BlackBerry Ltd. (BBRY) , once Canada’s tech darling known as Research In Motion, has been on a tumultuous ride for the last year from 52-week lows of $6.22 to essentially triple in value to $18.32 in January back down to end last week with a 14 percent loss to $8.73. 2-1/2 years ago, shares were around $70 each. At the height of its market dominance, before it fell behind with touchscreens becoming popular, shares hit $148.13 in mid-2008.
The embattled smartphone maker has scrambled to try and regain some market share now dominated by Apple (AAPL) and Samsung, which uses Google’s (GOOG) Android operating system. Waterloo, Ontario-based BlackBerry at one time had a stranglehold on market segments, namely corporate contracts for its cell phones, but the company has nearly fallen off the map in recent years with larger rivals stealing the show. The release of the Z10 model and keyboard-equipped Q10 version, was thought to be a last ditch attempt for BlackBerry to regain some market share, but sales have been lukewarm at best.
In its favor, BlackBerry has announced contracts with some large organizations, such as the Department of Defense, Automatic Data Processing (ADP) and Univision Communications, but that’s a shell of its former self that once controlled about half of the North American smartphone market.
The problem, simply put, was letting the market get away from it by lagging behind in development of newer, cutting-edge phones, software, and features. When others were taking the market by storm, BlackBerry was only then going back to the bench to try and catch-up. Too little, too late. After a year-long delay in unveiling its new touchscreen model and putting it on the market earlier this year, users complained initially of a counterintuitive format and glitches in the system.
Whereas the higher-priced Apple iPhone 5s sold out on its first day of sales last week, stockpiles of the Z10 are reportedly building up with the phone being given away with a two-year contract. BlackBerry’s announcement of its new Z30 line of phones last week was drowned-out by Apple putting their new 5s and 5c iPhones on the market.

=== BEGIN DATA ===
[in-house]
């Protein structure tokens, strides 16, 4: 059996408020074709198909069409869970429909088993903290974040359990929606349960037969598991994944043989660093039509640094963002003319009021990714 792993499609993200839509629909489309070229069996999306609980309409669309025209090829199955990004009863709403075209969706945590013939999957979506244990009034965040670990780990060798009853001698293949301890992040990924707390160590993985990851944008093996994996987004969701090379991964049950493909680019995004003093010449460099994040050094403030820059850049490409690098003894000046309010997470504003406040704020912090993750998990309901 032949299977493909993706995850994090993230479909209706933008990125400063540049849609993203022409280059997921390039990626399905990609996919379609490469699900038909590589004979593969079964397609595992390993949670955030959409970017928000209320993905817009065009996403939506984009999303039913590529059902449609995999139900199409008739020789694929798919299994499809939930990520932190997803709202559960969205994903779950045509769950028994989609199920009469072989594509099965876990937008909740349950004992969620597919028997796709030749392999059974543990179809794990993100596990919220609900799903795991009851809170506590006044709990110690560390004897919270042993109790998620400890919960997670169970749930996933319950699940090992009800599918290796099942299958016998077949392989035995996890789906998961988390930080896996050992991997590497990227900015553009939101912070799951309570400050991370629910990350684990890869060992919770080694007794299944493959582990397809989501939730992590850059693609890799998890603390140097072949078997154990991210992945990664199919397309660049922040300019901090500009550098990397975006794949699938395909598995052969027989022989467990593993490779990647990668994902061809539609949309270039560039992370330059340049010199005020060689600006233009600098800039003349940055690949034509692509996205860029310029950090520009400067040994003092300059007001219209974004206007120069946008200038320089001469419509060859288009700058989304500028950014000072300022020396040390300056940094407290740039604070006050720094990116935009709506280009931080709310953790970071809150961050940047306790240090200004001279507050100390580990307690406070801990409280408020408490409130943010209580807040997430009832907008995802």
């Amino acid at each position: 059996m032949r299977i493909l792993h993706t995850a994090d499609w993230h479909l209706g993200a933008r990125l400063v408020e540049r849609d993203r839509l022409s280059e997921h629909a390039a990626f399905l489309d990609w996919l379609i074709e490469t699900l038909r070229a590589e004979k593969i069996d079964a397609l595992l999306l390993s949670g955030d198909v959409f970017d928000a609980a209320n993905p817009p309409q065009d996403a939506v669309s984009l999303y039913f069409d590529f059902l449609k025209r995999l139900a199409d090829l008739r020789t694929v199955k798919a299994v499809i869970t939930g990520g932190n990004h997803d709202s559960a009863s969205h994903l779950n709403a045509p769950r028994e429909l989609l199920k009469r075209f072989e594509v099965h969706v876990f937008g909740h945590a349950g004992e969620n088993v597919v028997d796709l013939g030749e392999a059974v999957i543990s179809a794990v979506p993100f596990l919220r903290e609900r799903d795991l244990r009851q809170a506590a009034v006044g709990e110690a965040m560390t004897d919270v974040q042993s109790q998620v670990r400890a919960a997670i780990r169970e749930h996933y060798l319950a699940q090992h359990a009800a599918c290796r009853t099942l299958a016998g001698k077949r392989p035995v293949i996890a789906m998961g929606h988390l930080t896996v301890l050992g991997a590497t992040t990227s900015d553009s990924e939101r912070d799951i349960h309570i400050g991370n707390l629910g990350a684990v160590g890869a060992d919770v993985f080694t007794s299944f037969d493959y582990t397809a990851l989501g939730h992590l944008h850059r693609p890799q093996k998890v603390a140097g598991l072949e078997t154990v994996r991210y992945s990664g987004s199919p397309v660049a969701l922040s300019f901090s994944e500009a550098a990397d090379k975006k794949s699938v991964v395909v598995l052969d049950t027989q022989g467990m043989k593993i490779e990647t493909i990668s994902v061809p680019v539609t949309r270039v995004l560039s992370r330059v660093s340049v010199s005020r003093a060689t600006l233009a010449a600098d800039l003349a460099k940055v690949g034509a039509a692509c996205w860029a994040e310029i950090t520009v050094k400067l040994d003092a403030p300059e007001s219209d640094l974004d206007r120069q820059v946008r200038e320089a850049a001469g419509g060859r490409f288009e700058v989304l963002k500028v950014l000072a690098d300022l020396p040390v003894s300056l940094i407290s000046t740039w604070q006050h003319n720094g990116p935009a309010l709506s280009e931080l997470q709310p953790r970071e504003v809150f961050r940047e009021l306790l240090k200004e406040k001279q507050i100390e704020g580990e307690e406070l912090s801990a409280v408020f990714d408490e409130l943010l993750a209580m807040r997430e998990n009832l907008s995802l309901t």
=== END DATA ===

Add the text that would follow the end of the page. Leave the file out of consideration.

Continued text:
Shares of BBRY started to get a lift from lows in August after the company said it is pursuing strategic alternatives, which could include a partial or complete sale of the company. Analysts question who would want all of it and what type of price it could command. Further, it also could have potential customers raising an eyebrow about buying a phone or committing to a contract for a struggling company that may not be able to turn things around.
A share depreciation that began only two weeks ago accelerated on Friday, with BlackBerry delivering news that it expects to report a second-quarter-fiscal-2014 loss of nearly $1 billion and lay-off 40 percent of its workforce (4,500 people). The firings are part of BlackBerry’s bid to cut operating expenses by about 50 percent in the next year and a half. Revenues from the latest quarter are only expected to total about $1.6 billion, nearly half of the $3.04 billion that analysts expected.
BlackBerry says that it is ditching its efforts to sell to consumers and is re-focusing on its core competency of enterprise contracts, another move seen as desperation on the company’s part. It was just a couple years ago that BlackBerry was re-focusing its efforts with the BlackBerry 10 operating system and “10” smartphone lines to grab some of the consumer market. Although the company still has more than $2 billion in cash and a user base of 72 million globally, instead of “Where have you gone?” perhaps the better question is: “Where are you going?”
Shares of BBRY are down by 6 percent in Monday morning trading at $8.21.
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